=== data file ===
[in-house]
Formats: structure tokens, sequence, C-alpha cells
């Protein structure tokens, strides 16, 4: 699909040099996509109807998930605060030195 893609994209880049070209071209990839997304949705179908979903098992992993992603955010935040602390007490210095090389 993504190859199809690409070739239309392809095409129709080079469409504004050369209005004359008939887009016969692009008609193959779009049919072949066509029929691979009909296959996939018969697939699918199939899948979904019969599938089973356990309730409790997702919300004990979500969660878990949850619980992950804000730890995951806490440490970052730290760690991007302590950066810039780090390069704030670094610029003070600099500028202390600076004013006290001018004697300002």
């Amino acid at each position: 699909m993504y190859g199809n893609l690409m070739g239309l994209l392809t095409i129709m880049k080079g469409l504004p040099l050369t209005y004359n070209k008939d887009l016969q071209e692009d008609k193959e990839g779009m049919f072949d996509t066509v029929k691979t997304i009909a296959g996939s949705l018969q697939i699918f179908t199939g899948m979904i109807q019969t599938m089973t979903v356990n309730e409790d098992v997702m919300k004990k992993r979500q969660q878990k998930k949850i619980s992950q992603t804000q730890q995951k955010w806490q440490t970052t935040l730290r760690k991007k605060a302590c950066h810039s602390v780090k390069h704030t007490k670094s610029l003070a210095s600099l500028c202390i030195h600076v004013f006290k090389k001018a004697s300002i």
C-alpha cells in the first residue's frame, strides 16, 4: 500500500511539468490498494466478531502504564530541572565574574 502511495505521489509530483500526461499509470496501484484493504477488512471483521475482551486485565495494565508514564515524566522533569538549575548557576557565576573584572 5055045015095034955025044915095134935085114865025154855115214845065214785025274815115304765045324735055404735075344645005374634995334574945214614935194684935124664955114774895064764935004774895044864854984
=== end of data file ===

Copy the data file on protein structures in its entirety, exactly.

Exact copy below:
[in-house]
Formats: structure tokens, sequence, C-alpha cells
């Protein structure tokens, strides 16, 4: 699909040099996509109807998930605060030195 893609994209880049070209071209990839997304949705179908979903098992992993992603955010935040602390007490210095090389 993504190859199809690409070739239309392809095409129709080079469409504004050369209005004359008939887009016969692009008609193959779009049919072949066509029929691979009909296959996939018969697939699918199939899948979904019969599938089973356990309730409790997702919300004990979500969660878990949850619980992950804000730890995951806490440490970052730290760690991007302590950066810039780090390069704030670094610029003070600099500028202390600076004013006290001018004697300002």
């Amino acid at each position: 699909m993504y190859g199809n893609l690409m070739g239309l994209l392809t095409i129709m880049k080079g469409l504004p040099l050369t209005y004359n070209k008939d887009l016969q071209e692009d008609k193959e990839g779009m049919f072949d996509t066509v029929k691979t997304i009909a296959g996939s949705l018969q697939i699918f179908t199939g899948m979904i109807q019969t599938m089973t979903v356990n309730e409790d098992v997702m919300k004990k992993r979500q969660q878990k998930k949850i619980s992950q992603t804000q730890q995951k955010w806490q440490t970052t935040l730290r760690k991007k605060a302590c950066h810039s602390v780090k390069h704030t007490k670094s610029l003070a210095s600099l500028c202390i030195h600076v004013f006290k090389k001018a004697s300002i």
C-alpha cells in the first residue's frame, strides 16, 4: 500500500511539468490498494466478531502504564530541572565574574 502511495505521489509530483500526461499509470496501484484493504477488512471483521475482551486485565495494565508514564515524566522533569538549575548557576557565576573584572 5055045015095034955025044915095134935085114865025154855115214845065214785025274815115304765045324735055404735075344645005374634995334574945214614935194684935124664955114774895064764935004774895044864854984